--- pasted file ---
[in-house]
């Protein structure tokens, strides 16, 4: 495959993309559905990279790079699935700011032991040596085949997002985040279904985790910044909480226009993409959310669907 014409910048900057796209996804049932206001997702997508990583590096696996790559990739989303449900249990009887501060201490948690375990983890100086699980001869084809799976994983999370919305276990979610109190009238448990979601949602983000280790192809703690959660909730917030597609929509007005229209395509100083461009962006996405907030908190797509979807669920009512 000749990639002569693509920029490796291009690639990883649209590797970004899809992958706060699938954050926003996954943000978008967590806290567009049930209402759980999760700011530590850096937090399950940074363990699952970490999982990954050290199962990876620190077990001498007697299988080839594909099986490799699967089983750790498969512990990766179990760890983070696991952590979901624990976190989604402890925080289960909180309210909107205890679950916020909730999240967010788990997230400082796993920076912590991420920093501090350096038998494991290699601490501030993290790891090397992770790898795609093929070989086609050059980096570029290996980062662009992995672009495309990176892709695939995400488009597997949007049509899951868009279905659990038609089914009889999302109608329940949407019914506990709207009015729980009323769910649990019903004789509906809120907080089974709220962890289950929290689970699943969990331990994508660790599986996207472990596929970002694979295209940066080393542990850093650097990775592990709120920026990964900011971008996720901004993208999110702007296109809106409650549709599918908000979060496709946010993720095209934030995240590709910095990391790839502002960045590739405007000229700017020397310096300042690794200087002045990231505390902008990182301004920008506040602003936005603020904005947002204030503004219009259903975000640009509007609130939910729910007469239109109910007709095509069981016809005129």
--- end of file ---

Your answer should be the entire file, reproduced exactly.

[in-house]
């Protein structure tokens, strides 16, 4: 495959993309559905990279790079699935700011032991040596085949997002985040279904985790910044909480226009993409959310669907 014409910048900057796209996804049932206001997702997508990583590096696996790559990739989303449900249990009887501060201490948690375990983890100086699980001869084809799976994983999370919305276990979610109190009238448990979601949602983000280790192809703690959660909730917030597609929509007005229209395509100083461009962006996405907030908190797509979807669920009512 000749990639002569693509920029490796291009690639990883649209590797970004899809992958706060699938954050926003996954943000978008967590806290567009049930209402759980999760700011530590850096937090399950940074363990699952970490999982990954050290199962990876620190077990001498007697299988080839594909099986490799699967089983750790498969512990990766179990760890983070696991952590979901624990976190989604402890925080289960909180309210909107205890679950916020909730999240967010788990997230400082796993920076912590991420920093501090350096038998494991290699601490501030993290790891090397992770790898795609093929070989086609050059980096570029290996980062662009992995672009495309990176892709695939995400488009597997949007049509899951868009279905659990038609089914009889999302109608329940949407019914506990709207009015729980009323769910649990019903004789509906809120907080089974709220962890289950929290689970699943969990331990994508660790599986996207472990596929970002694979295209940066080393542990850093650097990775592990709120920026990964900011971008996720901004993208999110702007296109809106409650549709599918908000979060496709946010993720095209934030995240590709910095990391790839502002960045590739405007000229700017020397310096300042690794200087002045990231505390902008990182301004920008506040602003936005603020904005947002204030503004219009259903975000640009509007609130939910729910007469239109109910007709095509069981016809005129």